The committee members should discuss the pros and cons of specifying nail-on windows rather than retrofit windows. Although retrofit windows would be easier and less expensive to install (no siding removal) the potential for an improper installation exists if industry guidelines are not followed.

Permits, Damages, and Safety Violations 

Are permits necessary for window installation? Who will be responsible if the installation causes damage to another part of the building in the future? Without clear designations in the CC&Rs, these are the sort of questions HOAs need to address for window replacement.

Two of the most common safety violations that occur when upgrading windows are: reducing the size of the window opening to unsafe standards for emergency escape in bedrooms, and not providing tempered safety glass where necessary.

Bedroom Window Requirements

Currently, bedroom windows are required to have a window opening of at least 5.7 sq. ft., with a minimum width of 20 in. and a minimum height of 24 in. for emergency exit. When windows are upgraded, the owner or contractor often alters the size or configuration of the openings, so that the window no longer provides a space large enough for access by emergency personnel or the occupants of the room. When a homeowner installs a new window, make sure they are aware of these safety standards.

Tempered Glass Requirements

Tempered safety glass is required whenever a window is:

  • Within 18 in. of the floor (depending on window size)
  • Within 24 in. of a door
  • Installed in a tub or shower surround less than 60 in. above the floor
  • Within certain prescribed distances of stairs and landings.

Additionally, there are new requirements to the California Building Codes restricting window sills close to the floor, but more than 72 in. above outside ground level. These mistakes may not be caught until after the window is installed, and they present liabilities for both the owner and the association.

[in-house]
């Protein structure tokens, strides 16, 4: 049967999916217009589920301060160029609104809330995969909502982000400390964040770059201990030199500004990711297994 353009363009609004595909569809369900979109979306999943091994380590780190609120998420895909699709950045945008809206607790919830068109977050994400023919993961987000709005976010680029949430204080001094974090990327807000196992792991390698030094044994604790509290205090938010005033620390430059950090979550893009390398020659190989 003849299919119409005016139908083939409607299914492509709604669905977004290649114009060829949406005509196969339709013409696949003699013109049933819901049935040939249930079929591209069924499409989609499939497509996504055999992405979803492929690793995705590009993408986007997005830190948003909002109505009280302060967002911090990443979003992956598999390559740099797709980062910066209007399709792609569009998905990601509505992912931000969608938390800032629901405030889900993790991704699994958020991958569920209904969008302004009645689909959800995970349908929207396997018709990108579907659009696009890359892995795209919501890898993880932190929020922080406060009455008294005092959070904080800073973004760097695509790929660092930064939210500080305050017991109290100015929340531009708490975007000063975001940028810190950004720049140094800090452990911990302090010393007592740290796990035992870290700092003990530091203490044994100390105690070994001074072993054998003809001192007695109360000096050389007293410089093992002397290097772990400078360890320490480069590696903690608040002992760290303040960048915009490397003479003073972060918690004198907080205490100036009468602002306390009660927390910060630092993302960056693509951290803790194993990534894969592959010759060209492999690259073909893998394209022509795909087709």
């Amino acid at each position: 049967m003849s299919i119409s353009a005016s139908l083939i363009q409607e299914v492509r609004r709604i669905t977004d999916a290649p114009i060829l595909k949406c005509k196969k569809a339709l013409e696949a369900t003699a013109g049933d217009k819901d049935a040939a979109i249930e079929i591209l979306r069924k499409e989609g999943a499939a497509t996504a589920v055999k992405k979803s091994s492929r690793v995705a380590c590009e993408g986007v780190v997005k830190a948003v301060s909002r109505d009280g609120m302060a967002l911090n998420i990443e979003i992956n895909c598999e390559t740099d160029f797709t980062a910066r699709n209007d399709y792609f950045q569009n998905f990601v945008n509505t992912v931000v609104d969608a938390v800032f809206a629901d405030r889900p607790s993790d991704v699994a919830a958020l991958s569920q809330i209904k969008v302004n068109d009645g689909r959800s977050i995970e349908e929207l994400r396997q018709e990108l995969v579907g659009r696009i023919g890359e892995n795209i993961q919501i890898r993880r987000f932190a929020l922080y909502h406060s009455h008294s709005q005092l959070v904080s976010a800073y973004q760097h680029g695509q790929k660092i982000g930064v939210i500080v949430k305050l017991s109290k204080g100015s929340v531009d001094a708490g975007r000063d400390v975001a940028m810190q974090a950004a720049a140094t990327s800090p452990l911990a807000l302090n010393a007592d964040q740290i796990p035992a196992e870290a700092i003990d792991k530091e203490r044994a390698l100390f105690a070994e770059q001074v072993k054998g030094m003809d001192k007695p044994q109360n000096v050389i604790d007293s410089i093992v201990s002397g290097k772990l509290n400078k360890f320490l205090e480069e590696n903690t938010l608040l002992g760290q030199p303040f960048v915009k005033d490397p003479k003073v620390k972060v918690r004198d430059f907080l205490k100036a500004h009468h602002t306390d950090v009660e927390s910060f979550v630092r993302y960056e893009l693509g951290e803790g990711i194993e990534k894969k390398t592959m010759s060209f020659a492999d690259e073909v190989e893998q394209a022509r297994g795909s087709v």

How to Create Detailed Guidelines for Window Replacement

After determining which style and method of installation the HOA will allow, the board of directors should develop guidelines and specifications to use in a Scope of Work, which details the steps necessary for replacing the existing windows with new energy efficient windows. The board may wish to seek professional guidance to create the Scope of Work, though it is not necessary.

The board will draft guidelines for style and method of installation (as discussed earlier) to incorporate into the Scope of Work. A common method for boards to decide is that windows upgraded by the homeowner s will be installed in the same manner as the original windows, with slight modifications incorporating the fact that the building was not new construction. The Scope should contain details on how trim was removed, how the siding was to be cut back and/or removed, how the windows were flashed, and how the siding and trim were reinstalled.

To avoid potential liability, your HOA’s guidelines and specifications should not limit the window type or purchase to just one manufacturer or distributor, and the specifications should be based on sound and proven industry practices.

Consider following these tips for safe and effective window upgrade guidelines:

  • Insert a comment into your guidelines that states the window shall be “similar” to the window the association decided as the best match for the look of the complex.
  • Include the name and contact information of the window manufacturer the HOA chooses, in case an owner wants more information.
  • Require all work was to be approved by the architectural review committee
  • Require all work to be done by licensed and insured contractors

Finally, to give guidance to an owner contemplating a window upgrade, an association’s guidelines should reference the American Architectural Manufacturers Association (AAMA) Standards 2400-02 and 2410-03. The first deals with nail-on windows and the second with flush fin retrofit windows. Both standards should be considered a minimum, and specific requirements may need to be added to the guidelines by boards to improve the installation based on local conditions. Although the AAMA standards are voluntary, many window manufacturers and design professional reference them. The standards can be obtained from the AAMA website.

Before approval by the board, the guidelines should be reviewed for legal considerations by the association’s attorney.

Conclusion

By making the effort to research window replacement and by working with an industry professional, boards can devise clearly written and easily attainable guidelines for upgrading windows; while at the same time ensuring that the upgrades blend with the existing design and look of the complex.


Information provided by John Schneider, licensed General Building Contractor, certified Code Specialist, and ECHO member.